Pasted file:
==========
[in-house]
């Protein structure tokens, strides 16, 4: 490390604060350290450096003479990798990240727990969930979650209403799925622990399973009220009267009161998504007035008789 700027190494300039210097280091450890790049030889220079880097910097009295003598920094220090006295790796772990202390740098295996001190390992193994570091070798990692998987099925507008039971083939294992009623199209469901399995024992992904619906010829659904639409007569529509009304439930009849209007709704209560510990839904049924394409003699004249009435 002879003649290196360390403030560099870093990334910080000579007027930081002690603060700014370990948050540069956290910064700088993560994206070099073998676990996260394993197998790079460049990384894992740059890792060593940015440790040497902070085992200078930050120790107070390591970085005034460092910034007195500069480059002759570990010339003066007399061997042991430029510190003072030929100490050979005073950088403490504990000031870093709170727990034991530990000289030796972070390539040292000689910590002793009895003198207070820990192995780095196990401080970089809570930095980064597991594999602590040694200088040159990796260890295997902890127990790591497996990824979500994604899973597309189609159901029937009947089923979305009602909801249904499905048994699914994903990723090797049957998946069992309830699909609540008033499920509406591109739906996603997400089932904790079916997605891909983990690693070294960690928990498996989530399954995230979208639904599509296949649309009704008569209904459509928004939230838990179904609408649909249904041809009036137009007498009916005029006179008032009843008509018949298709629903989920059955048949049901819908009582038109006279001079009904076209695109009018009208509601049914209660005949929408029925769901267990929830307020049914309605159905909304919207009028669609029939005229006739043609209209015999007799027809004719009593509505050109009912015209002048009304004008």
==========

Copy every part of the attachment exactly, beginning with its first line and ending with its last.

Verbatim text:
[in-house]
């Protein structure tokens, strides 16, 4: 490390604060350290450096003479990798990240727990969930979650209403799925622990399973009220009267009161998504007035008789 700027190494300039210097280091450890790049030889220079880097910097009295003598920094220090006295790796772990202390740098295996001190390992193994570091070798990692998987099925507008039971083939294992009623199209469901399995024992992904619906010829659904639409007569529509009304439930009849209007709704209560510990839904049924394409003699004249009435 002879003649290196360390403030560099870093990334910080000579007027930081002690603060700014370990948050540069956290910064700088993560994206070099073998676990996260394993197998790079460049990384894992740059890792060593940015440790040497902070085992200078930050120790107070390591970085005034460092910034007195500069480059002759570990010339003066007399061997042991430029510190003072030929100490050979005073950088403490504990000031870093709170727990034991530990000289030796972070390539040292000689910590002793009895003198207070820990192995780095196990401080970089809570930095980064597991594999602590040694200088040159990796260890295997902890127990790591497996990824979500994604899973597309189609159901029937009947089923979305009602909801249904499905048994699914994903990723090797049957998946069992309830699909609540008033499920509406591109739906996603997400089932904790079916997605891909983990690693070294960690928990498996989530399954995230979208639904599509296949649309009704008569209904459509928004939230838990179904609408649909249904041809009036137009007498009916005029006179008032009843008509018949298709629903989920059955048949049901819908009582038109006279001079009904076209695109009018009208509601049914209660005949929408029925769901267990929830307020049914309605159905909304919207009028669609029939005229006739043609209209015999007799027809004719009593509505050109009912015209002048009304004008």